MELISSA BLOCK, Host:
NPR's Robert Krulwich tells the tale.
ROBERT KRULWICH: People don't get this about ants, says ant scholar E.O. Wilson, world famous biologist. When we people communicate with each other, we talk.
(SOUNDBITE OF LAUGHING CHILDREN)
KRULWICH: We talk, and talk, and listen, and look.
WILSON: Humans are the most audio-visual creatures on Earth.
KRULWICH: But most animals do not communicate our way, not at all.
WILSON: We are highly unusual. The vast majority of creatures on Earth communicate the way the ants do, by chemicals, pheromones.
KRULWICH: Look closely and you will find little glands on the surface of an ant.
WILSON: One hair produces one signal. Another one up here produces another signal. They're loaded with glands that they use to communicate with.
KRULWICH: So, if an ant wants to say something to another ant, it chooses a gland to squeeze out a chemical message at a second ant, who then would go...
(SOUNDBITE OF SNIFFING)
WILSON: I think I smell it, an ant.
(SOUNDBITE OF SNIFFING)
KRULWICH: And that's how they talk. Fifty years ago, Ed Wilson made his reputation figuring out which chemicals produce specific ant messages. For example, he was fascinated by what happens when ants die.
WILSON: If an ant dies, it just falls over. It may be lying with its feet sticking up.
KRULWICH: And that dead ant will be ignored pretty much by everybody in the colony for about two days, until the corpse is programmed to release a chemical signal, which says I'm dead. At which point, the next ant comes along and immediately grabs the body, carries it off to an ant graveyard. And apparently, every ant knows the I'm dead smell.
WILSON: So I decided to find out what substances it was smelling.
KRULWICH: Ed told me on stage at the 92nd Street Y in New York City recently that he knew the smell was a very repugnant, stinky odor, a very specific chemical combination.
WILSON: So, what I did, I got a large array of these substances. I tried...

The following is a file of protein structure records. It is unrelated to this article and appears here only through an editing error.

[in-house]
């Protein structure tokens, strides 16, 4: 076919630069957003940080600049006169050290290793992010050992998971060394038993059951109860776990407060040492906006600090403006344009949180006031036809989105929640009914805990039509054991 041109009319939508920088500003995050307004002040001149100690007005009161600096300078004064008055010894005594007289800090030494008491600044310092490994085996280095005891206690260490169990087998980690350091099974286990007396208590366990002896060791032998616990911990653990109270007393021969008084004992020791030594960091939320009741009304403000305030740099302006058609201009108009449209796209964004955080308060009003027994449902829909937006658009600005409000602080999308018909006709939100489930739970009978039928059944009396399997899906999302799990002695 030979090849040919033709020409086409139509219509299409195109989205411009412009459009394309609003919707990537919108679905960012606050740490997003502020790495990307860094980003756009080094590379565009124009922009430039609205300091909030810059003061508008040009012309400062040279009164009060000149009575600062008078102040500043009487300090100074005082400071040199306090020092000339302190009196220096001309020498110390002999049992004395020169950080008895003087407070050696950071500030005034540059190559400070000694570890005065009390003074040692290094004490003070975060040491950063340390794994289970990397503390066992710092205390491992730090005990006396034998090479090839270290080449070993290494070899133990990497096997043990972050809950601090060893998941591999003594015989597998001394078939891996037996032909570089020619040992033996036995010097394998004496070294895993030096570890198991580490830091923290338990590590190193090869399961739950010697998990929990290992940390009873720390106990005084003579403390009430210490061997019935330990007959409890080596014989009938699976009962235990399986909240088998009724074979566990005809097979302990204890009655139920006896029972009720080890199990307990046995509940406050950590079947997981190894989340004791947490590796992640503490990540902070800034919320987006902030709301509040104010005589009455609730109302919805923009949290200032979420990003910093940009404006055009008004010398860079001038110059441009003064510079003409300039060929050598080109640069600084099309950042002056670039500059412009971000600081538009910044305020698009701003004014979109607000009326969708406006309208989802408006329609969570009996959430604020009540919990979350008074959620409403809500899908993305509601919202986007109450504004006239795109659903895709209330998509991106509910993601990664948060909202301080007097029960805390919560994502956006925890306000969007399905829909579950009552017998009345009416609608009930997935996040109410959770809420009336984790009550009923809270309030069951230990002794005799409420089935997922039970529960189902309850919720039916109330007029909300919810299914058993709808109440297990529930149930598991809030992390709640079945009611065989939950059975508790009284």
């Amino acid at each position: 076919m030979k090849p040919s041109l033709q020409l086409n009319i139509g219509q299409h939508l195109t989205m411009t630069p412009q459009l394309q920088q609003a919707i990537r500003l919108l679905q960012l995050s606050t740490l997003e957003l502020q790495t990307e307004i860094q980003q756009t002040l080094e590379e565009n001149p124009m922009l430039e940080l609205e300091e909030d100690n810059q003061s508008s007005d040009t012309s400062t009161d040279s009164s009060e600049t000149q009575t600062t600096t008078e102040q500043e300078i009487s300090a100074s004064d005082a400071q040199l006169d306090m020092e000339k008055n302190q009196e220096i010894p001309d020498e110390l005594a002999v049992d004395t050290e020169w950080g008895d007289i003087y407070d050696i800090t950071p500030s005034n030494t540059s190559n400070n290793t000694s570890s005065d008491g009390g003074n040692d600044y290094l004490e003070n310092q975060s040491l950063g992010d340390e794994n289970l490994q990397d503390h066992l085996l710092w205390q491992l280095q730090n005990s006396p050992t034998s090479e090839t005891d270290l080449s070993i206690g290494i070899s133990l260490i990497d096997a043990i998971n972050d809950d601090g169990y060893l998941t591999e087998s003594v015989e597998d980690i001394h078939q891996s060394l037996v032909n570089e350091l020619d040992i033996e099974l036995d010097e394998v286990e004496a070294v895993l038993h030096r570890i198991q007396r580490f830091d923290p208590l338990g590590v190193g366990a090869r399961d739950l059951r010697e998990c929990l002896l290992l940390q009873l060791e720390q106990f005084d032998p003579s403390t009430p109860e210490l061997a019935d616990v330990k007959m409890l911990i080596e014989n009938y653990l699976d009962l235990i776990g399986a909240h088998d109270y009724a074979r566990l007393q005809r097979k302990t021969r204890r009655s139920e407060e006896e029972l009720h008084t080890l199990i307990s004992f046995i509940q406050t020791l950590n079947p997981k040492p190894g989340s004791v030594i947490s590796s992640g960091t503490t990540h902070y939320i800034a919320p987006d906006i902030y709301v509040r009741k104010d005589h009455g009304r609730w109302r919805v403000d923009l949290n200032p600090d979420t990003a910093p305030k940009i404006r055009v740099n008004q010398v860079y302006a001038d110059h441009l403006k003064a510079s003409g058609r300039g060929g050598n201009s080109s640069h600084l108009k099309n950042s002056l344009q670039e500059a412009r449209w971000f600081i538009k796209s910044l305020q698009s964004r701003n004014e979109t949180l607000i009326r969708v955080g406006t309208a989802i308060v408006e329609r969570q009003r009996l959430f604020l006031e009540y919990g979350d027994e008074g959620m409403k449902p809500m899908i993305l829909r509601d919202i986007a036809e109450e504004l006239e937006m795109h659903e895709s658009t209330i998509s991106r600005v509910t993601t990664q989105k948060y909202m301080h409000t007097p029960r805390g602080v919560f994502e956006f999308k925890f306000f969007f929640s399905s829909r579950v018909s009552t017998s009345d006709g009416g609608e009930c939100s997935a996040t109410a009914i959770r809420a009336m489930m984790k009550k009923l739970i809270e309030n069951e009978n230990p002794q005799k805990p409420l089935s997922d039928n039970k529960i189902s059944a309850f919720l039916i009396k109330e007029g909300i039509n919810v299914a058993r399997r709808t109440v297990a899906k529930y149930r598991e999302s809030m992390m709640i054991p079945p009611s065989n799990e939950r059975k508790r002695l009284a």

KRULWICH: The rancid sock smell and poop smell and...
WILSON: Oh, I - let's see: rotting fish, that's trimethyl amine. I had the essence of feces that's skatole, an indole, and I had all these in pure forms.
KRULWICH: So, his lab was not exactly the favorite spot in the building, but he did have a little ant colony right there in his lab, plus, some plastic ants. And what he'd do is he'd take a few drops of foul smelling chemicals and then apply them...
WILSON: In very tiny amounts, I was putting them on dummies.
KRULWICH: ...waiting to see what smell would make the ants treat those dummies as corpses.
WILSON: Until finally, I hit the key substance. And that alone, that does it.
KRULWICH: It was oleic acid.
WILSON: When they sniff oleic acid, and that's a corpse, so I said, well, if that's the way they do it, will they treat one of their live, healthy nest mates as a corpse?
KRULWICH: So, Ed waited until a little ant just happened along on his tabletop, and he leaned over and he squirted her with the I'm dead signal. And then, the next ant that came along grabbed our ant immediately, says Ed.
WILSON: Poor thing would be lifted up, kicking, you know, and take it out to the cemetery and dumped.
KRULWICH: And it would pick itself up?
WILSON: Oh, it would start, yeah, cleaning itself, you know, like a dog trying to get itself cleaned. And then, it would try to re-enter the colony. And if the ant does a good enough job...
KRULWICH: Then the next, the ant would pick it up and slap it back onto a pile of really, truly dead ants, and then it would have to clean itself all over again.
WILSON: Probably, it would clean out all that oleic acid.
KRULWICH: Then you take, because you started it. Didn't you like to give it a shower or something?
WILSON: Well, no, I was trying to see if I could create the living dead, you know, a...
(SOUNDBITE OF LAUGHTER)
KRULWICH: A zombie ant.
WILSON: You know, an ant that would come back, you know, like this. No, I'm just kidding. I was creating the living dead...
KRULWICH: How long did it take for this very unfortunate, not dead, dead ant to get accepted as alive again?
WILSON: Well, actually, I'm just, you know, it cleans itself furiously as soon as it's got the stuff on it. It knows it's got a contaminant.
KRULWICH: But after washing and then re-washing, and re-re-washing, Ed thinks...
WILSON: Roughly an hour or two.
KRULWICH: Robert Krulwich, NPR News, New York.
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